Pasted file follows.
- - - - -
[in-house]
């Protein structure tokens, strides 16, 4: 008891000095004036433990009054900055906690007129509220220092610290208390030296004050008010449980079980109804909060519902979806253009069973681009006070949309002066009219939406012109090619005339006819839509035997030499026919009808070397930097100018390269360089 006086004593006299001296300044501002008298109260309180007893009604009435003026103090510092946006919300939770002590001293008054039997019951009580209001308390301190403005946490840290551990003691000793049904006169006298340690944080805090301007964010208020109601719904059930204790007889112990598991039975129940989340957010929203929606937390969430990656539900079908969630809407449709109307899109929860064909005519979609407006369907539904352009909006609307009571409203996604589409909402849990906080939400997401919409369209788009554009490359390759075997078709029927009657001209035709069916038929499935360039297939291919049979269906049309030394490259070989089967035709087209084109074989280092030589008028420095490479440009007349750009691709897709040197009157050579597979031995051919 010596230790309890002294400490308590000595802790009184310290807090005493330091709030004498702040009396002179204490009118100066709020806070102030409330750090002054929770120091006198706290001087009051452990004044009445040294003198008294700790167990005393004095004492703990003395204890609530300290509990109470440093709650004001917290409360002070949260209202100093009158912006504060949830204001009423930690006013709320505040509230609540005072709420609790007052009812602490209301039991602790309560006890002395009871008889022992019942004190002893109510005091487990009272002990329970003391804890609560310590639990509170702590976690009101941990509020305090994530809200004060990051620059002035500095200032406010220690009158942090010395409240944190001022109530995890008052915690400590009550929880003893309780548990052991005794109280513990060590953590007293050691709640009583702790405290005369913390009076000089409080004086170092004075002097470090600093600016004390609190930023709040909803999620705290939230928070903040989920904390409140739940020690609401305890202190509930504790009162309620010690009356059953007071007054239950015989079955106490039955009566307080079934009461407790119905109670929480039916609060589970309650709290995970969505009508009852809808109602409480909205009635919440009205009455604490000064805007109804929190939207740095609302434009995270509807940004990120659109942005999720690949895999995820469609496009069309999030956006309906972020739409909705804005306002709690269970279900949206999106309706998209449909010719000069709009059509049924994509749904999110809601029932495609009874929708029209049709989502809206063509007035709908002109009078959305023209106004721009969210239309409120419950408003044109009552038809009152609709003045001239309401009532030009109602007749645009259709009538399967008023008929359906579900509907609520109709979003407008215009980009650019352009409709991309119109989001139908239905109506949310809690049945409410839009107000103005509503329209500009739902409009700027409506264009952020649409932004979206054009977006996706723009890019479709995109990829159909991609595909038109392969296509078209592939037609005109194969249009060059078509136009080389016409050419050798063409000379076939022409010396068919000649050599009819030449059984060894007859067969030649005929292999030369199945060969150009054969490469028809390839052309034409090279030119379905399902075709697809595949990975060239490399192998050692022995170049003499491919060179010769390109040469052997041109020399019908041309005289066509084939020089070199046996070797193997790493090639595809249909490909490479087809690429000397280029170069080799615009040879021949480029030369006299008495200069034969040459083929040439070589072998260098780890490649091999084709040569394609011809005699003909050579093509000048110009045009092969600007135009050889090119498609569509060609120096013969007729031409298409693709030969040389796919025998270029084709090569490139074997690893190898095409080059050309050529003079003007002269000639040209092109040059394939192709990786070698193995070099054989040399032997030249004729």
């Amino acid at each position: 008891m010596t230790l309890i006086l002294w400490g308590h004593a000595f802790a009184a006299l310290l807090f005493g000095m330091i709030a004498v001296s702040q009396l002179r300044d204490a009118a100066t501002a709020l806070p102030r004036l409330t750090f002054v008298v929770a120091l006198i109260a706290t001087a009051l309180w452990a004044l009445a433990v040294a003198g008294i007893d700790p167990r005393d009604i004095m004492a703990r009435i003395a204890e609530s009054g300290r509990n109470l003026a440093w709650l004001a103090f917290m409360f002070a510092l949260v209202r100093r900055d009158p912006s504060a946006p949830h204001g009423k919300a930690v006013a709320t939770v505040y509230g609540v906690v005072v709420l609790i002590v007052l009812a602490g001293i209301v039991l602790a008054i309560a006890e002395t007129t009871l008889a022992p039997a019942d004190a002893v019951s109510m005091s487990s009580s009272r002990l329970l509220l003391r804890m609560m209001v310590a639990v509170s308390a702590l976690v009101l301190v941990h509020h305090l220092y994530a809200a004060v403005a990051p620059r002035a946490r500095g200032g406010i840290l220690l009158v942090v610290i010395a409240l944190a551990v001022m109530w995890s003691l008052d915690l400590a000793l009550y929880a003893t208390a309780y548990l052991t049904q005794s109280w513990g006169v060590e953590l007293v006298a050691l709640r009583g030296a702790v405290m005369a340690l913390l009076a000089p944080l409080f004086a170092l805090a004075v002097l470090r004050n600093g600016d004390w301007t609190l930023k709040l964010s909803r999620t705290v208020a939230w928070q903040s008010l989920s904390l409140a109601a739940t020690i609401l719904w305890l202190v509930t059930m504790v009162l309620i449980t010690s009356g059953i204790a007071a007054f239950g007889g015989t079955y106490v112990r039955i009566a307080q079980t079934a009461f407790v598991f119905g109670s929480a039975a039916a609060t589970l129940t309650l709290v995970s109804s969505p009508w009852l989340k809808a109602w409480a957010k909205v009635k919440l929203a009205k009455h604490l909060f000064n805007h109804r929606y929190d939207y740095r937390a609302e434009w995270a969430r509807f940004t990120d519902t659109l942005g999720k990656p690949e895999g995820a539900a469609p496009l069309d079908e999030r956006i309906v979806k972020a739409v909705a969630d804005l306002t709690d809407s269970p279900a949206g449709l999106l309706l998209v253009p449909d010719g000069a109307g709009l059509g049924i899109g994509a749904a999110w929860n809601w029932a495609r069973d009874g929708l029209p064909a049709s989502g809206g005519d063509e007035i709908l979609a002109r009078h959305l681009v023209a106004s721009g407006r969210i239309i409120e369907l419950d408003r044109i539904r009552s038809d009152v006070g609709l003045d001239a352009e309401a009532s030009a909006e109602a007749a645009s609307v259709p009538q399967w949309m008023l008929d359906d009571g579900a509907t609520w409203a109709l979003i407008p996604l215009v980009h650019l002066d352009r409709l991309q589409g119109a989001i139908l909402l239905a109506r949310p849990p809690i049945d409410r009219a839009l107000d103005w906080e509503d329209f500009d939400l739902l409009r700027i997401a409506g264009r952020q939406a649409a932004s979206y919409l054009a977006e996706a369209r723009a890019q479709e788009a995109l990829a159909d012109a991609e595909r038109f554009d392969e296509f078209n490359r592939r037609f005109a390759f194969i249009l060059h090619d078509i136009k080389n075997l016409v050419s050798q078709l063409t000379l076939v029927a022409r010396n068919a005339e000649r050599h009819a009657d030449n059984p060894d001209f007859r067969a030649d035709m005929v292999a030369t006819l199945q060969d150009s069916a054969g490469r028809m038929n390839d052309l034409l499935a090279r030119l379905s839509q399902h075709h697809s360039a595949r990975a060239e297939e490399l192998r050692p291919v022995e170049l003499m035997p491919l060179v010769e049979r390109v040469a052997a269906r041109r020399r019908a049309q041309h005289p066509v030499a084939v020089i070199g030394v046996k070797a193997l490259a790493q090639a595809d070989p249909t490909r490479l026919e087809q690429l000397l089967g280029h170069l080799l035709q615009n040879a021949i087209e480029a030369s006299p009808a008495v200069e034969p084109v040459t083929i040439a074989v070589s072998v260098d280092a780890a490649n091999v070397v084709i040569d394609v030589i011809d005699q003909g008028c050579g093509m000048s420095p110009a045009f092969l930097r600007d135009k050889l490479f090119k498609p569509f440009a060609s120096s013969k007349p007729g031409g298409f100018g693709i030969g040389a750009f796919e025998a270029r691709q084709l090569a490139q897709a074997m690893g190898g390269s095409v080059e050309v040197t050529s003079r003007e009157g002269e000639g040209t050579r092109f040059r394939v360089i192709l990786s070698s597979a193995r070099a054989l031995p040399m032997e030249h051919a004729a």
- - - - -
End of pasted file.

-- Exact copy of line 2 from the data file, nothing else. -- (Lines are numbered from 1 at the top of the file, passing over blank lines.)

């Protein structure tokens, strides 16, 4: 008891000095004036433990009054900055906690007129509220220092610290208390030296004050008010449980079980109804909060519902979806253009069973681009006070949309002066009219939406012109090619005339006819839509035997030499026919009808070397930097100018390269360089 006086004593006299001296300044501002008298109260309180007893009604009435003026103090510092946006919300939770002590001293008054039997019951009580209001308390301190403005946490840290551990003691000793049904006169006298340690944080805090301007964010208020109601719904059930204790007889112990598991039975129940989340957010929203929606937390969430990656539900079908969630809407449709109307899109929860064909005519979609407006369907539904352009909006609307009571409203996604589409909402849990906080939400997401919409369209788009554009490359390759075997078709029927009657001209035709069916038929499935360039297939291919049979269906049309030394490259070989089967035709087209084109074989280092030589008028420095490479440009007349750009691709897709040197009157050579597979031995051919 010596230790309890002294400490308590000595802790009184310290807090005493330091709030004498702040009396002179204490009118100066709020806070102030409330750090002054929770120091006198706290001087009051452990004044009445040294003198008294700790167990005393004095004492703990003395204890609530300290509990109470440093709650004001917290409360002070949260209202100093009158912006504060949830204001009423930690006013709320505040509230609540005072709420609790007052009812602490209301039991602790309560006890002395009871008889022992019942004190002893109510005091487990009272002990329970003391804890609560310590639990509170702590976690009101941990509020305090994530809200004060990051620059002035500095200032406010220690009158942090010395409240944190001022109530995890008052915690400590009550929880003893309780548990052991005794109280513990060590953590007293050691709640009583702790405290005369913390009076000089409080004086170092004075002097470090600093600016004390609190930023709040909803999620705290939230928070903040989920904390409140739940020690609401305890202190509930504790009162309620010690009356059953007071007054239950015989079955106490039955009566307080079934009461407790119905109670929480039916609060589970309650709290995970969505009508009852809808109602409480909205009635919440009205009455604490000064805007109804929190939207740095609302434009995270509807940004990120659109942005999720690949895999995820469609496009069309999030956006309906972020739409909705804005306002709690269970279900949206999106309706998209449909010719000069709009059509049924994509749904999110809601029932495609009874929708029209049709989502809206063509007035709908002109009078959305023209106004721009969210239309409120419950408003044109009552038809009152609709003045001239309401009532030009109602007749645009259709009538399967008023008929359906579900509907609520109709979003407008215009980009650019352009409709991309119109989001139908239905109506949310809690049945409410839009107000103005509503329209500009739902409009700027409506264009952020649409932004979206054009977006996706723009890019479709995109990829159909991609595909038109392969296509078209592939037609005109194969249009060059078509136009080389016409050419050798063409000379076939022409010396068919000649050599009819030449059984060894007859067969030649005929292999030369199945060969150009054969490469028809390839052309034409090279030119379905399902075709697809595949990975060239490399192998050692022995170049003499491919060179010769390109040469052997041109020399019908041309005289066509084939020089070199046996070797193997790493090639595809249909490909490479087809690429000397280029170069080799615009040879021949480029030369006299008495200069034969040459083929040439070589072998260098780890490649091999084709040569394609011809005699003909050579093509000048110009045009092969600007135009050889090119498609569509060609120096013969007729031409298409693709030969040389796919025998270029084709090569490139074997690893190898095409080059050309050529003079003007002269000639040209092109040059394939192709990786070698193995070099054989040399032997030249004729």